The Massachusetts chapter of the Northeast Organic Farming Association. NOFA/Mass welcomes everyone who cares about food, where it comes from and how it’s grown

Growing Organically Since 1982

Health and Nutrition

Green Team staking the tomatoes in test plot #1

Though the word “farming” is in its name, NOFA does more than just work with rural farmers. Much attention is paid to ways more traditional, production farmers can use techniques like cover cropping and mineral amendments to enhance their yields, but there are few resources and little knowledge for using these tools on smaller scale and urban sites.

NOFA/Mass is partnering with The Trustees Boston Community Gardens and Groundwork Somerville on a three-year project to improve the fertility and production of compost-based soils, funded by the Massachusetts Department of Agricultural Resources (MDAR). Compost is often free and used-widely by many city growers. Though considered non-toxic and safe for growing in, compost does not provide all that soil needs to produce healthy and sustained crop growth.

Doug Wolcik studied farming in the Sustainable Ag program at UMass with John Gerber. After that he went to Northern California for two seasons and to gain practical experience with the scientific practices that he learned in college. He learned a basic knowledge about farm layout, planting techniques, greenhouse management, cover cropping – but nothing extremely cutting edge. He came back East pretty poor, and with college loans. He had farmed full time for $100/week in CA along with room and board. He then worked for the Department of Conservation and Recreation on the invasive species team searching out the Asian Longhorned Beetle. He saved enough money to be able to take a huge pay cut and get back into farming. He started working with Gaining Ground and is now in his fifth year there.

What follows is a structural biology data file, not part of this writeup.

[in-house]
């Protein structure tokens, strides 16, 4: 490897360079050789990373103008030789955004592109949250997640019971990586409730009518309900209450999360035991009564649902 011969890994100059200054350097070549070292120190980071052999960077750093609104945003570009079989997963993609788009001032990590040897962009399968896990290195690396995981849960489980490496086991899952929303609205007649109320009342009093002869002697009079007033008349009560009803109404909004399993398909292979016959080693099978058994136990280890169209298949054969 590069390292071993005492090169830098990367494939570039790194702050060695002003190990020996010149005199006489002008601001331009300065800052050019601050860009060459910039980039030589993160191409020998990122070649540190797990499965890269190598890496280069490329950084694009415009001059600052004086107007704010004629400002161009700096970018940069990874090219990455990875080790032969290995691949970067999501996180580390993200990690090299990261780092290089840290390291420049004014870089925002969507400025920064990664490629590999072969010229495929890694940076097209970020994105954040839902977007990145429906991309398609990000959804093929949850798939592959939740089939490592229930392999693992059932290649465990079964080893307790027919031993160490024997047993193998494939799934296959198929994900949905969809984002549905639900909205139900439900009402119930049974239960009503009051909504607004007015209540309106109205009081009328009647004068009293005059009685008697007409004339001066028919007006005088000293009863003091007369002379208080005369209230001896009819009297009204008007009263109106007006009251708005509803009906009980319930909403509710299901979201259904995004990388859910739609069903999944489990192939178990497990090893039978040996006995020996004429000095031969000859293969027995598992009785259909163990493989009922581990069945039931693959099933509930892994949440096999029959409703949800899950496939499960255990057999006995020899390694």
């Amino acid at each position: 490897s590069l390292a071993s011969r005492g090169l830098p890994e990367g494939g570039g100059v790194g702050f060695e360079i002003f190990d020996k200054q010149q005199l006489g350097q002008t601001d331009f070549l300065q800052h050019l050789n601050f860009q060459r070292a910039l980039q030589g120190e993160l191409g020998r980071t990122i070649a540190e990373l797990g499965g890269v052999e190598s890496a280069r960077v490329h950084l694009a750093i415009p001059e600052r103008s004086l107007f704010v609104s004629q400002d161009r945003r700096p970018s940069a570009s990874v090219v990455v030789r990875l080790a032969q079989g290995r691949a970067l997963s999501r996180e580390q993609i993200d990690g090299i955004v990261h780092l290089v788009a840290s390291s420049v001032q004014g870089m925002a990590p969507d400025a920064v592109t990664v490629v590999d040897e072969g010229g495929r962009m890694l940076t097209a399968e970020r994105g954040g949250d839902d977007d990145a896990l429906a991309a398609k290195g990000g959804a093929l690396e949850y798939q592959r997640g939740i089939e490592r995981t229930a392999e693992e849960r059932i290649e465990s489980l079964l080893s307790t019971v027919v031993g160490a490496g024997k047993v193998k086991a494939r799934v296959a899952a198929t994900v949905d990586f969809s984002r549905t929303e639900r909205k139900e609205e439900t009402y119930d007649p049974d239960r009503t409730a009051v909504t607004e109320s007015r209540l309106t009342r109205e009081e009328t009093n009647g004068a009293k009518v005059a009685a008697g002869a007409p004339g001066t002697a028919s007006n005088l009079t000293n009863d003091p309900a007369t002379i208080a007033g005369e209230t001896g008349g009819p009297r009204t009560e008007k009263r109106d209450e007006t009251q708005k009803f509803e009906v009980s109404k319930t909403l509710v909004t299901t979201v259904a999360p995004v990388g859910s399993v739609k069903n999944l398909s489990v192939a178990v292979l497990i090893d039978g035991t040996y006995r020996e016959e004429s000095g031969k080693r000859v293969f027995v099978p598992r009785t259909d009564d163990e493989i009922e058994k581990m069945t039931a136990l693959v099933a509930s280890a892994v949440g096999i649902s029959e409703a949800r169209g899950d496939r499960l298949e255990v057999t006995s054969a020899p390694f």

The Arctic Apple, which has been genetically engineered not to brown. (Courtesy Okanagan Specialty Fruits)

We’ve compiled this list of stories to help keep you up to date on issues impacting food and farming.

This week, after months of delay, a team of expert scientists is meeting to review whether glyphosate, the active ingredient in common weedkillers like Roundup, can be categorized as a carcinogen. This is a tall task for this scientific advisory panel, as they’re being asked to decide whether the most economically successful pesticide in human history will continue its overwhelming dominance in our agricultural systems.

Glyphosate’s rise to dominance began in the 1990’s with the introduction of the first transgenic crops. The Roundup-Ready gene is what initially gave glyphosate a leg up in the market, and its popularity has continued to grow for the past 20 years. We now use approximately 280 million pounds of glyphosate every year in the U.S., about seven times more than we were using just twenty years ago.

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